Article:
Next came Finsbury Park in London as we also started a residency hosted by Furtherfield (‘we’ being the London hub of When the Future Comes – Rachel, Esi, Alex, Dave and of course Future Machine). Trees had fallen in the spring storms and one fell from drunk people entering the park at night and using them as a toilet. Much has been done to increase tree planting in the park by the dedicated team of volunteers with Friends of Finsbury Park and Ricard, the park’s wonderful head ranger, but problems persist. Here the difficulties run deep. The future of the art hub in the corner is uncertain and as we work together with Furtherfield, Friends of Finsbury Park, the Art Club, Weeds and Seeds and Alex’s Drumming School students we are discovering layers of history. We are trying to hold on tight to our little corner of the park that has great potential to develop into a truly inclusive eco-art space. Yet we constantly feel on the back foot and hope this isn’t too little (with our limited resources) and too late. Talk of the much needed regeneration of the area in front of Finsbury Park tube, might lead to yet more fancy flats being built where the bowling alley has been since I was a young girl. These bring fears that our corner will be turned into gardens for the flats, or a nice view for the rich buyers of the flats that wont want an eco-art community hub in their sights, but we remain steadfast in our residency. Alex continues to grow his drumming courses, as we also hope to grow trees and a garden around the Commons in the Spring.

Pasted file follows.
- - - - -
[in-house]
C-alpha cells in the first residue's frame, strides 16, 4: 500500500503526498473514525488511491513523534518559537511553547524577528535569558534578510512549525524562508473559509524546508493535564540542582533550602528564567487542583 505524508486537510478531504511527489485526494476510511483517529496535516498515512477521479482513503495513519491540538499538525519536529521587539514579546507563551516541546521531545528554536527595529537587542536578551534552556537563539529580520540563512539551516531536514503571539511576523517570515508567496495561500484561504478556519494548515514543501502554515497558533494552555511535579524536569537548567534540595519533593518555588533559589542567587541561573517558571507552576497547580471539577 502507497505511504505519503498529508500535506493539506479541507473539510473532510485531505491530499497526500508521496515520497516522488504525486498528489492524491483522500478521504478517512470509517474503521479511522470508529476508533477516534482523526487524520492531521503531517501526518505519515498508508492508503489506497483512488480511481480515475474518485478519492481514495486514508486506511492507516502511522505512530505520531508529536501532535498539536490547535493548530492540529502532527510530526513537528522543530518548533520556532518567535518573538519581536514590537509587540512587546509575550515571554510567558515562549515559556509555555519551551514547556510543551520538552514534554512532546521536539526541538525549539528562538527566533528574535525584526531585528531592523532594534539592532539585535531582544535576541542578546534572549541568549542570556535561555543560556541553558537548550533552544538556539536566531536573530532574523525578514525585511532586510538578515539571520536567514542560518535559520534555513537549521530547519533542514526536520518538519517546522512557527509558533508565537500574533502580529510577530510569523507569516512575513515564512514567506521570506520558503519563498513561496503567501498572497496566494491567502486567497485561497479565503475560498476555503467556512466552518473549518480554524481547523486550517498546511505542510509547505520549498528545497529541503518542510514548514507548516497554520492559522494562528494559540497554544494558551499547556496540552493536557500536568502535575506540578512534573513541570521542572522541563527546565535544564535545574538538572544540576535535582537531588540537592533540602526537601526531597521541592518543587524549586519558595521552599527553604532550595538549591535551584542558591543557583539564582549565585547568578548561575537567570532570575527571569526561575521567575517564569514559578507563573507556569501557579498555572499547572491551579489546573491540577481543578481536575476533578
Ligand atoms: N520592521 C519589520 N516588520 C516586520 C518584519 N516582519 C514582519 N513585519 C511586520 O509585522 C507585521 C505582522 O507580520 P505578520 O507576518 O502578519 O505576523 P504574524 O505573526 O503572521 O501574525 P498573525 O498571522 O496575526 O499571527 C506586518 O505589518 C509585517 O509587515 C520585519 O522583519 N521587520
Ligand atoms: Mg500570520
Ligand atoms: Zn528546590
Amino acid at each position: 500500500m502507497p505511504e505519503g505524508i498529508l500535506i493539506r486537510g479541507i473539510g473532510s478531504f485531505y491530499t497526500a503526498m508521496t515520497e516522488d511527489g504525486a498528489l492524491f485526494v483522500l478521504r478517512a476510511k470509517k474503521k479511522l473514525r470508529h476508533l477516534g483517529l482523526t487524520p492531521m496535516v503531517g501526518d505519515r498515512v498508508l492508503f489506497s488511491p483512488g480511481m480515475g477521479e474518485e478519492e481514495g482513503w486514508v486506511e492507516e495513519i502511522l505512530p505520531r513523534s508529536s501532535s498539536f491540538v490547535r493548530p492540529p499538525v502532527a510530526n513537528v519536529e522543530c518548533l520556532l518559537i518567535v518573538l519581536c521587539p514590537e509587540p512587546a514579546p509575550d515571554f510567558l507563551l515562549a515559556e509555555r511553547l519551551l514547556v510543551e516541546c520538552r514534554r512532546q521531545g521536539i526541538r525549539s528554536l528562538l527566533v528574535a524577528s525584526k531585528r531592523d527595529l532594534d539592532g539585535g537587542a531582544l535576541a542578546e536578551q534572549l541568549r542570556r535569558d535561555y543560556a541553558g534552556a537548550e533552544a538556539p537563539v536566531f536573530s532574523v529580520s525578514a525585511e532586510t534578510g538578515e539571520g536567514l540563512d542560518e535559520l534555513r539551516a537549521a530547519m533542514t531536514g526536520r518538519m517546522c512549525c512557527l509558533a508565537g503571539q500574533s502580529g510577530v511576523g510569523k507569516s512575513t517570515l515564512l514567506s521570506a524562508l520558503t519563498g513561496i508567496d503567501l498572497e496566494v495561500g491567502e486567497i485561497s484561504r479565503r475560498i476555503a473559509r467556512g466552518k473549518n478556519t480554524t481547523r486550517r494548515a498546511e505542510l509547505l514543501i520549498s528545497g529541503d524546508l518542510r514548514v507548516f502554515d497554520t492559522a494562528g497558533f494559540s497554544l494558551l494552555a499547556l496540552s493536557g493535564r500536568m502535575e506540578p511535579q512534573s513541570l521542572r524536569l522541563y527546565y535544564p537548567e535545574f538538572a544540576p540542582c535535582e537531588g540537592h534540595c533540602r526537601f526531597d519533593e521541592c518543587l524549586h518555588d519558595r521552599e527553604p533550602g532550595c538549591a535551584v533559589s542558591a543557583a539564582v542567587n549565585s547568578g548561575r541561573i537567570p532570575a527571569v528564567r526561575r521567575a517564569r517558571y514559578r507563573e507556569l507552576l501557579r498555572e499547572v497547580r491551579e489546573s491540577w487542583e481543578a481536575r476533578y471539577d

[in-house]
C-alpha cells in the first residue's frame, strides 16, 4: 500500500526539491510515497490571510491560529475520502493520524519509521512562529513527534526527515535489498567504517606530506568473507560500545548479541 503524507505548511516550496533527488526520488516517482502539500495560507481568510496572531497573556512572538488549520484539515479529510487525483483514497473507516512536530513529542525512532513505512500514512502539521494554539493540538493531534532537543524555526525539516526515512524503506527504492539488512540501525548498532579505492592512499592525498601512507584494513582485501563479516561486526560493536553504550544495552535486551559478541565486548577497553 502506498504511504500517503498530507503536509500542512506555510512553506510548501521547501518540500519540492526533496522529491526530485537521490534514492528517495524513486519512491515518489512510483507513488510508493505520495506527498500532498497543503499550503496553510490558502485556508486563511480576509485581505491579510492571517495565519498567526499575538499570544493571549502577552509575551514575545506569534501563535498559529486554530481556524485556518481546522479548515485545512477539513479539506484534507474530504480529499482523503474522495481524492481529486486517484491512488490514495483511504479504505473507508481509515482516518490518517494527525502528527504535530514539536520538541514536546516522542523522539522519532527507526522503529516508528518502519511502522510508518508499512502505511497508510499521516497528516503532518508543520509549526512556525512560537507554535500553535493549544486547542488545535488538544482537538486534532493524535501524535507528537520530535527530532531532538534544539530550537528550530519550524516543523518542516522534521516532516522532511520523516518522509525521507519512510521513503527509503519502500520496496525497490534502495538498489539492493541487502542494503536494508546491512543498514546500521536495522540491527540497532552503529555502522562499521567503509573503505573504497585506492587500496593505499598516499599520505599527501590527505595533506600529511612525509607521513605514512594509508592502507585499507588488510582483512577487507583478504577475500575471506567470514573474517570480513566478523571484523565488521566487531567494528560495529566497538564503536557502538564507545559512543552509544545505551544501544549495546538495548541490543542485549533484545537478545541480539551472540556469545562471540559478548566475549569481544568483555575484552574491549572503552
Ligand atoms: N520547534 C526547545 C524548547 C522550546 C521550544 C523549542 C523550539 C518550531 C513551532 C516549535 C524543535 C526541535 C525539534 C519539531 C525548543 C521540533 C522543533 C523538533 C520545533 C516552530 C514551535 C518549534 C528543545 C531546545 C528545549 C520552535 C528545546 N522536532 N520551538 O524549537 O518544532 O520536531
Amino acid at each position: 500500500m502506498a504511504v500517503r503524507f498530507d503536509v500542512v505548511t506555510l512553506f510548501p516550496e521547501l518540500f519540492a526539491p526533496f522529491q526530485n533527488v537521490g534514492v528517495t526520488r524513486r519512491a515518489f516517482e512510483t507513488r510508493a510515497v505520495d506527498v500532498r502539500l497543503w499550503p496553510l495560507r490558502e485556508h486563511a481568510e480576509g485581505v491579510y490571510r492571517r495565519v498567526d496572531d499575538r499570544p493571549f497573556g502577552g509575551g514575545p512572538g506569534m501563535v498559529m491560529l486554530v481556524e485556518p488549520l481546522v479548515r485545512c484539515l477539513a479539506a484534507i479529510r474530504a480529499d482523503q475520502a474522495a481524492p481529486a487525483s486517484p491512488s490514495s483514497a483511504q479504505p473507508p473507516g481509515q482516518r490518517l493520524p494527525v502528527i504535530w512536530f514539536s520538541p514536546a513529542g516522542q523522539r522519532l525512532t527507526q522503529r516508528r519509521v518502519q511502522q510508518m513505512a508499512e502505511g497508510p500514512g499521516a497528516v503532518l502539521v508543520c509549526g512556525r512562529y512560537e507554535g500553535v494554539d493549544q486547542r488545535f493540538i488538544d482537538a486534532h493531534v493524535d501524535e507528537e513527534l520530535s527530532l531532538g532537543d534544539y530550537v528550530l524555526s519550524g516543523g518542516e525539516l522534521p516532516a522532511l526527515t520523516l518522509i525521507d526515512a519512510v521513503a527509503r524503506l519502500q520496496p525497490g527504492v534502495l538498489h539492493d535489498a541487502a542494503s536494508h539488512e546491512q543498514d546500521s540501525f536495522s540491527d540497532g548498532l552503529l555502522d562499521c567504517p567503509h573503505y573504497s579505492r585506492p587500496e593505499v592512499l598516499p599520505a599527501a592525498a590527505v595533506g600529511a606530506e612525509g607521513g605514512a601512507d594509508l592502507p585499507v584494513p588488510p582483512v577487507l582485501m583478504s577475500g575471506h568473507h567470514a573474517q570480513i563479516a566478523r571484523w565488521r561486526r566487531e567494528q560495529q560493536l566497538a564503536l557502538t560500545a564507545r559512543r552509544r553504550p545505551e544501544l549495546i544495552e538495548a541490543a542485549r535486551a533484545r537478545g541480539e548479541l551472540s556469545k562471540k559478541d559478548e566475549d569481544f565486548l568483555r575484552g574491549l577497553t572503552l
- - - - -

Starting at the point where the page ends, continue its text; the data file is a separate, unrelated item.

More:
At the same time in Nottingham, news comes that the council there has finally received funding to do work to improve Christ Church Gardens. After a clean up consultation event attended by Frank and another local person a decision was made to tidy the shrubs and plants. To our dismay Frank’s next visit revealed ground zero. All life was removed from the gardens other than the trees and grass. Again we are on the back foot and the places that we hold as familiar, sacred and important feel increasingly hard to protect. These are stories of change, but often stories of loss and disconnection. How can change bring us closer to these places, not leaving us outside looking in as the life within them is lost?

After consultation with Primary, it turns out replanting and a new playground for Ronald Street will begin in the spring – with a wildflower meadow. Rebecca Beinart from Primary has done a great job to negotiate an opportunity to replant the rose garden in the centre and faciltiate Martin’s idea (local resident, guardian photographer and ladybird expert) to create an accessible sensory planting area along the wall. At the moment the gardens look devastating and we wait with bated breath to see what if anything has survived the diggers. We hope the ladybirds, birds and bats aren’t lost. Excitement is returning at the thought of new planting in the Spring and something regenerative happening in our small memorial gardens, when Future Machine returns with the cherry blossoms, alongside this years surprise guest. We plan the return from ground zero as winter turns to spring.